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A Radical Transformation: As Cars Become Computers on Wheels, New Skills Needed Across Industry

September 9, 2022 Paul Eisenstein

Paul A. Eisenstein | Publisher and Editor-in-Chief, The Detroit Bureau

The Diego Rivera Murals at the Detroit Institute of Arts capture a time when it didn’t take much to work in the auto industry. But these days, it requires a lot more than just brawn, even down on the line, where assembly workers increasingly must learn about things like statistical process control. 

Vehicle Assembly Line

The auto industry is in the midst of its most radical transformation in more than a century. Whether you’re designing and engineering a vehicle, manufacturing it or marketing and selling it, there’s a good chance you’ll need to learn new skills going forward as automakers migrate from internal combustion to battery-electric propulsion, develop cars connected to the cloud, and shift to online retailing. 

Making the transformation work “is all about the talent,” said Ford Chief Executive Officer Jim Farley. And he’s underscored that point since taking the top job with Detroit’s second-largest automaker by reaching outside the industry to fill some critical posts. 

In March, Ford brought in Jennifer Waldo, a former Apple exec, to run its human resources operations. Six months earlier, it hired Doug Fields, former head of Apple’s secretive car program to run advanced technology and embedded systems operations. 

General Motors and Stellantis have made similar moves to nab top talent from Silicon Valley and other tech centers – as have suppliers and foreign-owned brands, like Hyundai and Toyota, who have major technical operations in the Detroit area. 

“The type of skills – and the workers the industry needs – has changed,” said Kristine Coogan, a managing director with consultancy KPMG. “Once, the focus was on mechanical system. But cars are becoming more and more complex. Consider that the Ford F-150 has 150 million lines of (software) code to make it go.” 

Indeed, today’s typical vehicle is something of a computer on wheels, often with over 100 separate microprocessors onboard. And that requires a very different skill set at every level, industry insiders agree.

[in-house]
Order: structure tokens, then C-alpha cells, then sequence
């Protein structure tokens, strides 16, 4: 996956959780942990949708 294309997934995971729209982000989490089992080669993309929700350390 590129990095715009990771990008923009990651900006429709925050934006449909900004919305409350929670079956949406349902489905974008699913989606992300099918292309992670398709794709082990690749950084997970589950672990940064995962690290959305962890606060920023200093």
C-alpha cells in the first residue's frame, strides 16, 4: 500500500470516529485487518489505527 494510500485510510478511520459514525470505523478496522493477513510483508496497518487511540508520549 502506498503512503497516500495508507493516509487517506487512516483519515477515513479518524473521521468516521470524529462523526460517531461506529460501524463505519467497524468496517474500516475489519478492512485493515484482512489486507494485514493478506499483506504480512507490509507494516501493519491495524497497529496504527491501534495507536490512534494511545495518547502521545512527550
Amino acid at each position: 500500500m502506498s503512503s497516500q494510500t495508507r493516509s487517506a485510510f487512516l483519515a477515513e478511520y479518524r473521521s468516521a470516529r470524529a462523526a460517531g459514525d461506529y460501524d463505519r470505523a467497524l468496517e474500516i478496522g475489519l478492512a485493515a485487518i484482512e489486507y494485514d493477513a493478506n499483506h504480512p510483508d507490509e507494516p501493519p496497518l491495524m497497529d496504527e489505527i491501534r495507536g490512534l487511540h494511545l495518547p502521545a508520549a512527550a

But the shift is disruptive. Ford in July announced up to 8,000 job cuts as it ramps up its electrified Model e unit, while cutting back Ford Blue, focused on traditional gas and diesel-powered products. 

The final number could depend on how many of those employees can be retrained, according to Coogan, who added that there will be “a large population of people who need to be reskilled for the jobs of the future.” 

There’s little doubt a sizable share of this new talent pool will need to come in from outside. So far this year, GM has hired in more than 7,000 new employees, noted Cyril George, the automaker’s chief talent officer. 

A sizable share, as many as “70% to 80%,” said George, have been assigned to areas that might not have existed only a decade or two before, such as the carmaker’s battery-electric vehicle program – GM is planning to launch around 30 battery electric vehicles (BEVs) just by 2025, including the new Cadillac Lyriq and recently unveiled Chevrolet Blazer EV. Others will focus on self-driving technologies, infotainment systems and new marketing and distribution technologies such as CarBravo, the carmaker’s online used car website. 

The transformation of the industry is only accelerating, said David Cole, director-emeritus of the Center for Automotive Research. And when it comes to shifting directions on the talent needed to make the “new” industry work, “This is a big deal, and it’s only going to get bigger.”